A Capitol Hill faith community is responding to a bout of vandalism targeting its social beliefs with contemplation, a chuckle, and, of course, clean-up.
“I find myself grateful that their message did not target a group of individuals based on race, orientation, or identity, using derogatory terms for injurious purposes,” The Very Reverend Steven L. Thomason, Dean and Rector at Saint Mark’s Episcopal Cathedral writes about the MLK Day graffiti vandalism.
“In the hours since seeing this early this morning, I find myself prayerful—for those whose lives are filled with such hatred that they can justify desecrating a church, for this community that we might bring the fullness of our hearts and souls into this call to be the Body of Christ (even when some in the world choose to hate us), and for this nation whose political discourse seems to condone acts such as this vandalism as justifiable in the course of partisan disagreements.”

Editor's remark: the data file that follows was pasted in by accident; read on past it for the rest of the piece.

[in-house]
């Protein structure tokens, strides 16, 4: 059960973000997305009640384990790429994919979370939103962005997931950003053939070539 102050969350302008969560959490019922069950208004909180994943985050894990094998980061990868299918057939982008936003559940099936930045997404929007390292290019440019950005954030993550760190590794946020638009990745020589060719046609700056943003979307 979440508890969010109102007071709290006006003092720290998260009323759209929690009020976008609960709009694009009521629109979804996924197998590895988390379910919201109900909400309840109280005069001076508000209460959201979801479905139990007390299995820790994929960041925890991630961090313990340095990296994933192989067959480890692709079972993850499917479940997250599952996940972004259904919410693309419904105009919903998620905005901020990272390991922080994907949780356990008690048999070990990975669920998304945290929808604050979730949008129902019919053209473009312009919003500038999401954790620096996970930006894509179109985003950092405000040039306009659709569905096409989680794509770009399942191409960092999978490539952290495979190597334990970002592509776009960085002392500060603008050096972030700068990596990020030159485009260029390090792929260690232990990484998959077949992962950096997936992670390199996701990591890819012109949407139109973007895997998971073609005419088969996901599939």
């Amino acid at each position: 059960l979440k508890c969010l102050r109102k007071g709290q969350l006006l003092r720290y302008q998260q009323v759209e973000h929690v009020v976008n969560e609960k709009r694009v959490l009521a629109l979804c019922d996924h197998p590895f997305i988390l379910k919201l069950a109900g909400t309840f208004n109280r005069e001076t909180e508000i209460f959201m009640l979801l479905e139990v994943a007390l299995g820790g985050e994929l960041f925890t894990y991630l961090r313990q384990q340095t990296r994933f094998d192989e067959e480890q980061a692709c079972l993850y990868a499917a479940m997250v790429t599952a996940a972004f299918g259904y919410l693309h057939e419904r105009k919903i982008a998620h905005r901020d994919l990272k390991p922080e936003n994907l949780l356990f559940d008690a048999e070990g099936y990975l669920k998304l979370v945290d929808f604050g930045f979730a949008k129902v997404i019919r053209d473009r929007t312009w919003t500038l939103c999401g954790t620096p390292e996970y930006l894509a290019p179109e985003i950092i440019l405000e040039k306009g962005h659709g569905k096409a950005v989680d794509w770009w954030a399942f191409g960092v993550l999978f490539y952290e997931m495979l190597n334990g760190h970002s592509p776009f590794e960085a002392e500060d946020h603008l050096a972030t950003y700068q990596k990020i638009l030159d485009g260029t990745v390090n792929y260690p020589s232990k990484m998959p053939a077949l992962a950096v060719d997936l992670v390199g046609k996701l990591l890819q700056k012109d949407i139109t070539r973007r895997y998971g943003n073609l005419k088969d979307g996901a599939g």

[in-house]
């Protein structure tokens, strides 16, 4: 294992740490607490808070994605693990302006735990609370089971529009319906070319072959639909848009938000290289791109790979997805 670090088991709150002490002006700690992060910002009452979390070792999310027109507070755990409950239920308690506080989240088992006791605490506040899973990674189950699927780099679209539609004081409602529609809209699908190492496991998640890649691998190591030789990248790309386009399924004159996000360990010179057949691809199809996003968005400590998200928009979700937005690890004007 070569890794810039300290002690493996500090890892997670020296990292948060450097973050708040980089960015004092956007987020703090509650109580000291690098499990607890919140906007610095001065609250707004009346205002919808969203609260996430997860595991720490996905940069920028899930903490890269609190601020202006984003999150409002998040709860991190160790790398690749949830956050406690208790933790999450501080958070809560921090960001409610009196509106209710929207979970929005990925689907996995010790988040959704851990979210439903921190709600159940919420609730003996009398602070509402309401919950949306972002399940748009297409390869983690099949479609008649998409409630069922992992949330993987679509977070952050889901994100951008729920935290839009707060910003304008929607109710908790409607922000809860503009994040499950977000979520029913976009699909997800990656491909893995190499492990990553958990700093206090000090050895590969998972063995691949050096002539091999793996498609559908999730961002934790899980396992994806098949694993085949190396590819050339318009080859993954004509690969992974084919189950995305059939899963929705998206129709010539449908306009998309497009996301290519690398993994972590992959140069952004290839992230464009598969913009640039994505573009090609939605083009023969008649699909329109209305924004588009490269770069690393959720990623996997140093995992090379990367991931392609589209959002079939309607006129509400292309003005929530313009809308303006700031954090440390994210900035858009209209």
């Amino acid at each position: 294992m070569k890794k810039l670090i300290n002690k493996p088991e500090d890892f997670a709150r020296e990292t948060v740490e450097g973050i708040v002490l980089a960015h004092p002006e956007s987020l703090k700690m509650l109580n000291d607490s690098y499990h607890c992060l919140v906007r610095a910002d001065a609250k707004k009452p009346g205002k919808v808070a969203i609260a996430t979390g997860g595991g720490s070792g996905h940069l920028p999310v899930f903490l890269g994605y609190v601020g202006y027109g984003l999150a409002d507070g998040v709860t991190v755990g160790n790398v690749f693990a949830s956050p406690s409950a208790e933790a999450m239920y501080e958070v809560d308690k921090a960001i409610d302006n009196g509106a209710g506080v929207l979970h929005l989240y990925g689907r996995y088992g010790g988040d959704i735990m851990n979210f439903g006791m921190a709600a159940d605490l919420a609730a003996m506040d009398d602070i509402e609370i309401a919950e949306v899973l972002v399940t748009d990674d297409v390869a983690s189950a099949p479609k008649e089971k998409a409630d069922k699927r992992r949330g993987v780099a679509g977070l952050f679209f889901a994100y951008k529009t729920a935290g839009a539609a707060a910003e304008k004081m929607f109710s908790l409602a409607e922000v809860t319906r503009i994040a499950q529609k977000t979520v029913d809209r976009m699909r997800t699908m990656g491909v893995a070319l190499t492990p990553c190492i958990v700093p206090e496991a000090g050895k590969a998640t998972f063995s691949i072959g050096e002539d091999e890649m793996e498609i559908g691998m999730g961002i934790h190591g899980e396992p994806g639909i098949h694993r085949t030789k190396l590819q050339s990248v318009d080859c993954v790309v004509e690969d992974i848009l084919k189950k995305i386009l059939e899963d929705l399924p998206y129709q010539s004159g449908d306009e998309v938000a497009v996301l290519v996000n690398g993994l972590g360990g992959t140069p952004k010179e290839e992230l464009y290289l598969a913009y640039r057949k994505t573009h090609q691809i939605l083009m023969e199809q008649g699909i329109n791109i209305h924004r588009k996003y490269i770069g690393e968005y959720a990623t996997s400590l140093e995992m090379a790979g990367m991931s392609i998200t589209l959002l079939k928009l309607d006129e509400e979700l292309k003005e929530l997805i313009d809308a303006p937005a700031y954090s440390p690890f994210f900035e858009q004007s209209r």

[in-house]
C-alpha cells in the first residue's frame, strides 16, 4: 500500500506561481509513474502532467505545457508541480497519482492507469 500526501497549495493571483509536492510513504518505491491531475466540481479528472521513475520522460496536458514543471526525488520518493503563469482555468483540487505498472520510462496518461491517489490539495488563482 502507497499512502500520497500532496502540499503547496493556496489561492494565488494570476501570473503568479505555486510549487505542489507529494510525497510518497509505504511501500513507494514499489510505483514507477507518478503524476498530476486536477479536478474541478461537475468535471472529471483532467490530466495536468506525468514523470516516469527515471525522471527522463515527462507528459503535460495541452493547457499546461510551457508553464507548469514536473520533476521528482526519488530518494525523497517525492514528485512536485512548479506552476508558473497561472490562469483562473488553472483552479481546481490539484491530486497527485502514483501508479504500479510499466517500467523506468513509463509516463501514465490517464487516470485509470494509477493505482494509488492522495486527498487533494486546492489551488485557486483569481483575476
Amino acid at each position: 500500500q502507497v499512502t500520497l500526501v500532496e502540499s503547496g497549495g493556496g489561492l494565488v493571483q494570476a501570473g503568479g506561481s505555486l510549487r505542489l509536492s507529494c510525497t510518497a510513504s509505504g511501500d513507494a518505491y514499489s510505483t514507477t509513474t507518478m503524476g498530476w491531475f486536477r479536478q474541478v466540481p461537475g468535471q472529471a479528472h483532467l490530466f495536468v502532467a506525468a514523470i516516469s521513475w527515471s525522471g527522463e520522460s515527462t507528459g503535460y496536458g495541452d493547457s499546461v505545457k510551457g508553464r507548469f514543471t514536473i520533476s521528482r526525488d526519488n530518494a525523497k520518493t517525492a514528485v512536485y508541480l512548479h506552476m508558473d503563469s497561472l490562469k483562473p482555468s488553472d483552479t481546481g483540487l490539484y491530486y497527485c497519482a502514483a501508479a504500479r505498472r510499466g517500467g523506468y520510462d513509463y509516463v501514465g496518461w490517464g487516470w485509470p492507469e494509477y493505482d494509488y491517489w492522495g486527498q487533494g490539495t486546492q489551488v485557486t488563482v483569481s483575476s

The tagging done in black paint marred the cathedral’s
limestone wall with a message stating “MARXISM = COMMUNISM” and “communism is the sworn enemy of Christianity.” In 2018, a $10.5 million project to complete the structure’s walls with limestone left unfinished during the Great Depression was wrapped up.
St. Mark’s is the seat of the bishop of the Episcopal Diocese of Olympia and is known for its progressive causes and welcoming gay, lesbian, bisexual, transgender and queer parishioners.
Even with the damage, Thomason says the spray paint message brought an unexpected reaction at the 10th Ave E cathedral — laughter.
“And if I am honest, I am a bit amused by the graffiti—as if the perpetrators think they will have accomplished something by doing this,” he writes. “We are a community that holds a broad swath of political opinions, and we are the richer for that diversity.”
You can read more of Thomason’s response here.
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